1. Religion & Spirituality
Send to a Friend via Email
You can opt-out at any time. Please refer to our privacy policy for contact information.

Discuss in my forum

Battle of Muktsar (Khidrana) Mai Bhago and the 40 Liberated Ones

By

Guru Gobind Singh at Battle of Muktsar

Guru Gobind Singh at Battle of Muktsar

Photo © [Courtesy Jedi Nights]

Malwa:

In late December of 1705, Guru Gobind Singh searched for an ideal location to engage the Mughal army in warfare. Accompanied by Sikhs who joined up with him along the way, the Guru eventually made his way to Malwa, near Khidrana. A delegation of Sikhs concerned by the likelihood of warfare approached Guru Gobind Singh and offered to intercede on his behalf and negotiate with the Mughals. The Guru refused, reminding them of Mughal Emperor Aurangzeb's broken vows, deceitful ways and treacherous acts. Upon learning of the martyrdom of the gurus eldest sons a Chamkaur and his youngest sons and mother at Sirhind, Bhag Kaur (Mai Bhago), her brother Bhag Singh, and her husband Nidhan Singh, roused a band of 40 remorseful Sikhs from Majha who had returned home during the evacuation of Anandpur after renouncing Guru Gobind Singh in exchange for safe passage and deserting his army. The Majha Sikhs expressed sincere repentance, sought permission to rejoin the Guru and readied themselves for battle.

Khirdana (Muktsar):

Upon reaching the Khirdana reservoir, Guru Gobind Singh positioned his warriors. To confuse the enemy, the 40 Majha Sikhs spread tents of cloth over shrubs to give the appearance of an encampment and secreted themselves with weapons ready among Van trees and the surrounding Karir bushes. Charging into the trap they believed to be the Guru's camp, Mughal's soldiers led by Wasir Khan suffered a relentless surprise attack. The Guru climbed high up the hill, or Tibbi, behind the cover of trees, where he shot arrows into the oncoming horde overwhelming the enemy. After expending their bullets, the Guru's warriors clashed with the enemy face to face, courageously fighting hand to hand with swords, and lances, both on horseback and on foot.

40 liberated Ones:

One by one the 40 repentant Majha Sikhs sold their lives at a great cost to their Mughal adversaries. At the days end, all 40 of the Majha warriors had fallen. Their heroic sacrifice enabled the Guru to hold the valuable reservoir water so that exhausted enemy troupes had no recourse but to turn back or succumb to thirst. The Guru picked his way through the bodies of the defeated enemy looking for Sikh survivors. Of the 40 Majha Sikhs he He found only Bhai Mahan Singh and Mai Bhago living. Bhai Mahan suffered a terrible infliction, Guru Gobind Singh knelt and lifted his beloved warriors' mortally wounded body to his breast and bending close to his ear, thanked Bhai Mahan for his selfless act, and asked if he had a last request. Bhai Mahan replied that he lived and died only for his Guru's service and begged that the papers of renunciation the 40 had signed in Anandpur be destroyed and pleaded that the 40 be reinstated as the Guru's own. The Guru produced the paper and tore it into pieces casting it to wind. As Bhai Mahan breathed his last, the Guru claimed the 40 to forever be his own beloved Sikhs, and promised them spiritual liberation. The Guru turned to the widowed Bhag Kaur tended her needs, bandaged her wounds, and promised Mai Bhago a place at his side as long as they both should live.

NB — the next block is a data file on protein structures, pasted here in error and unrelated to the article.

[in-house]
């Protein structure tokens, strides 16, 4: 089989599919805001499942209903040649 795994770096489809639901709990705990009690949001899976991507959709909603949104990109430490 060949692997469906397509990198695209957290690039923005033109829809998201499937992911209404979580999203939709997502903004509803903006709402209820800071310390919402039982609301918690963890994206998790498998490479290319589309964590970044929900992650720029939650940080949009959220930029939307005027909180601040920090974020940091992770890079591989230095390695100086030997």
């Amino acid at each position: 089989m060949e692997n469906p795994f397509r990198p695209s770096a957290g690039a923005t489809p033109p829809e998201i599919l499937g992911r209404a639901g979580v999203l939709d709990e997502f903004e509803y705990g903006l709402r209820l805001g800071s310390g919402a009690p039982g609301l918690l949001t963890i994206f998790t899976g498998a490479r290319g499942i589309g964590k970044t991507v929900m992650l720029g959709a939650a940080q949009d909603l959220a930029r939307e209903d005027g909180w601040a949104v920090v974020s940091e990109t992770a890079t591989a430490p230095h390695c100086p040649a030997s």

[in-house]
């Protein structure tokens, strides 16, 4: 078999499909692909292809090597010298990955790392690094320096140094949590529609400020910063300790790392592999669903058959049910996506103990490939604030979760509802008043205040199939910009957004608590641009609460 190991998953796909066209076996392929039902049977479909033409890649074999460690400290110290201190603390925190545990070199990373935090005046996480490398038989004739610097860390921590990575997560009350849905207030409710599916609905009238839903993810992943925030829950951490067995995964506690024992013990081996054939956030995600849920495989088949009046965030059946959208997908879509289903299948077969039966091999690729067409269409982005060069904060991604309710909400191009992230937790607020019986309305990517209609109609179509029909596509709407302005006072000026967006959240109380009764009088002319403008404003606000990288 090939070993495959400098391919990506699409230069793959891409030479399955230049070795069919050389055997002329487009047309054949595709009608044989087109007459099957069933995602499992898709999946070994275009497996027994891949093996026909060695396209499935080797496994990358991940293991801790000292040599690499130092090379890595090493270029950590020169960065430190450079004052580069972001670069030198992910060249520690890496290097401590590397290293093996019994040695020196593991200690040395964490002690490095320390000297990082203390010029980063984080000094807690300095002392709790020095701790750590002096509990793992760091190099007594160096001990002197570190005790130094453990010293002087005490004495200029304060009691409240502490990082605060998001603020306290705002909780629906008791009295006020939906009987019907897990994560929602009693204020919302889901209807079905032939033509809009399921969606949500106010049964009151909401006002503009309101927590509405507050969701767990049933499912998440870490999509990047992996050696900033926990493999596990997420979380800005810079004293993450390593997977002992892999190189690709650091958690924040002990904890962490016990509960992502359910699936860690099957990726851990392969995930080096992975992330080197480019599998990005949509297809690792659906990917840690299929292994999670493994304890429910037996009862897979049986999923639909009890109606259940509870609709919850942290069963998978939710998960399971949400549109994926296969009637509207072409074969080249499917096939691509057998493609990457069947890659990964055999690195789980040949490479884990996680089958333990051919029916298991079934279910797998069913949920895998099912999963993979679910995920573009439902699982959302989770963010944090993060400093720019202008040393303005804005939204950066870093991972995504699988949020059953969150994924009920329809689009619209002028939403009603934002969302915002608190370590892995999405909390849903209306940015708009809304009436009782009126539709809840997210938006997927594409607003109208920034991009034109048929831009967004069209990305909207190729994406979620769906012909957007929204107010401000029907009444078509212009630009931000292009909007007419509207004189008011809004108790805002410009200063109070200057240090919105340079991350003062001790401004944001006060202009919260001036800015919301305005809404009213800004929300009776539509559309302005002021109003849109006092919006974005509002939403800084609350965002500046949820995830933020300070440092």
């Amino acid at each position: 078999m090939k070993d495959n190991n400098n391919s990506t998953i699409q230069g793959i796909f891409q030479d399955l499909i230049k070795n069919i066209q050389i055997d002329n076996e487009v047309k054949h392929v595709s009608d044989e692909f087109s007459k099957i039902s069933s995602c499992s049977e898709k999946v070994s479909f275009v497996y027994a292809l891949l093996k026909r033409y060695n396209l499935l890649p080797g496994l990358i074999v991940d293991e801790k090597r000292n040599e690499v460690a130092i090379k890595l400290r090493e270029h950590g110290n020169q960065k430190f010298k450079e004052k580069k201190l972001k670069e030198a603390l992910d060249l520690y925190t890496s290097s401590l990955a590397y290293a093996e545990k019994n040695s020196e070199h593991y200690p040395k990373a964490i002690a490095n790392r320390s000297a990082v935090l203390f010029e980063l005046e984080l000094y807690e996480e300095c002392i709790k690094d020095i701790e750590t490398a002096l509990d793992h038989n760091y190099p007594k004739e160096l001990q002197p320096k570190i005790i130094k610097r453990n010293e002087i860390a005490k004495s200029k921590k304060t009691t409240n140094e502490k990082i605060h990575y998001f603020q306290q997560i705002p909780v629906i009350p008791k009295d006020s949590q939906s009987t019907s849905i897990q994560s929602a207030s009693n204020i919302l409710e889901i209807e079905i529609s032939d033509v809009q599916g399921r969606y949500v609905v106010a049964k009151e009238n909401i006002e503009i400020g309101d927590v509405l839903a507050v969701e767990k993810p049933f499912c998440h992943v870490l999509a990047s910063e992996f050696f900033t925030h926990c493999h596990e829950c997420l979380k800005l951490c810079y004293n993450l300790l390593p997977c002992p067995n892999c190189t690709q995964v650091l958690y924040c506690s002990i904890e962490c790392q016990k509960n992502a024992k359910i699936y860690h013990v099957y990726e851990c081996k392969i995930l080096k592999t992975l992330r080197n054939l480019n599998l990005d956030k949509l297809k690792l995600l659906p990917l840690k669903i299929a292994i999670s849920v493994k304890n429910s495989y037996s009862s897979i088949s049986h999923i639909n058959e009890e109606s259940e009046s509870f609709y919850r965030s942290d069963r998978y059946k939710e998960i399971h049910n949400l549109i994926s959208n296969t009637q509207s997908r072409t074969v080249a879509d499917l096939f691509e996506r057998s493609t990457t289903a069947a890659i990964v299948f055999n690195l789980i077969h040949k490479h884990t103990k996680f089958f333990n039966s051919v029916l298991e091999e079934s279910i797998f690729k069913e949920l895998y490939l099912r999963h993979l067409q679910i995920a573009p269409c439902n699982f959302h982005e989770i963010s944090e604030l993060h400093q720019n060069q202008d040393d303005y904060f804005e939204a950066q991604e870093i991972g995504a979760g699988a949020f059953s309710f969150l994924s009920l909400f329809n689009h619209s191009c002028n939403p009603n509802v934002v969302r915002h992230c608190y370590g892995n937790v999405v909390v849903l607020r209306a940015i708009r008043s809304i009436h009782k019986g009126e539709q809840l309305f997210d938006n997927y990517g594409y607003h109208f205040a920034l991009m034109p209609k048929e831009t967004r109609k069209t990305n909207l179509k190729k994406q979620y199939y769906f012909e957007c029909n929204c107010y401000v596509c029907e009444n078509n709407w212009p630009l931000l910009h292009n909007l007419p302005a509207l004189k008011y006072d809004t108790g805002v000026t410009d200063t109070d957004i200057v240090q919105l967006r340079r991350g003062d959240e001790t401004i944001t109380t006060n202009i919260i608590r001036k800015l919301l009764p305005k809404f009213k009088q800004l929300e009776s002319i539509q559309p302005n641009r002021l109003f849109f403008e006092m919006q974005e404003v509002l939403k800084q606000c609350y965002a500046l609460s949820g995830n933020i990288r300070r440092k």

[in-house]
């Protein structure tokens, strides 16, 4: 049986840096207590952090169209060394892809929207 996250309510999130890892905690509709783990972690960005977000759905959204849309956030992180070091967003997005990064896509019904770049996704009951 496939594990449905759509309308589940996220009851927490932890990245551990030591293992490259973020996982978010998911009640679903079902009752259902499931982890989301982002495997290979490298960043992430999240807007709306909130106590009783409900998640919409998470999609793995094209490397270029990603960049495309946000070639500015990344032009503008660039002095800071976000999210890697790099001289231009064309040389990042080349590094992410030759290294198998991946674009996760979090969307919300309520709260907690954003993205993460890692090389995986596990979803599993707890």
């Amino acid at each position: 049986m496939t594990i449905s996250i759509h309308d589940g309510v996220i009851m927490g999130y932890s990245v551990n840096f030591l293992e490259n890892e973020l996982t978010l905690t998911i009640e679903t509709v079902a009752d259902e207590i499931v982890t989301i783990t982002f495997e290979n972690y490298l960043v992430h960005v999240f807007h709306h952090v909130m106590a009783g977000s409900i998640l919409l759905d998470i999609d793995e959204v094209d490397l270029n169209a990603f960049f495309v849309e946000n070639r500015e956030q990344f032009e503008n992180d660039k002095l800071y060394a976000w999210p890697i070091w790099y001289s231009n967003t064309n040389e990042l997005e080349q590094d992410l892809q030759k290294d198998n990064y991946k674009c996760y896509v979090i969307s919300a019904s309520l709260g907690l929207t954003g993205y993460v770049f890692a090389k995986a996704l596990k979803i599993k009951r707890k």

Muktsar:

The event is thought by historians to have occurred on December 29, 1705, however, commemoration dates may vary by region and is locally observed April 15th. The 40 repentant warriors, known as the Chali Mukte, are mentioned in the prayer of Ardas during each and every Sikh worship service. This prayer is generally attributed to the Sikhs who fought with Mai Bhago, but may actually include the 40 Sikhs who remained faithful to Guru Gobind Singh and fought with him at the battle of Chamkaur, where the Guru's elder sons, and all but three warriors perished.

Kirdhana reservoir has since become known as Muktsar, after the Chali Mukte, or 40 liberated ones, and is the site of five shrines:

  • Gurdwara Tambu Sahib
  • Gurdwara Shahidganj Sahib
  • Sri Darbar Sahib
  • Gurdara Tibbi Sahib
  • Gurdwara Rakabsar Sahib

Have you visited any of the historical gurdwaras commemorating the 40 liberated ones battle at Muktsar? We would love to know about your visit. Please tell us about your experience and share any photos you have with our readers, and read what others have to say about Chali Mukte historic shrines.

(Sikhism.About.com is part of the About Group. For reprint requests be sure to mention if you are a non-profit organization or school.)

©2014 About.com. All rights reserved.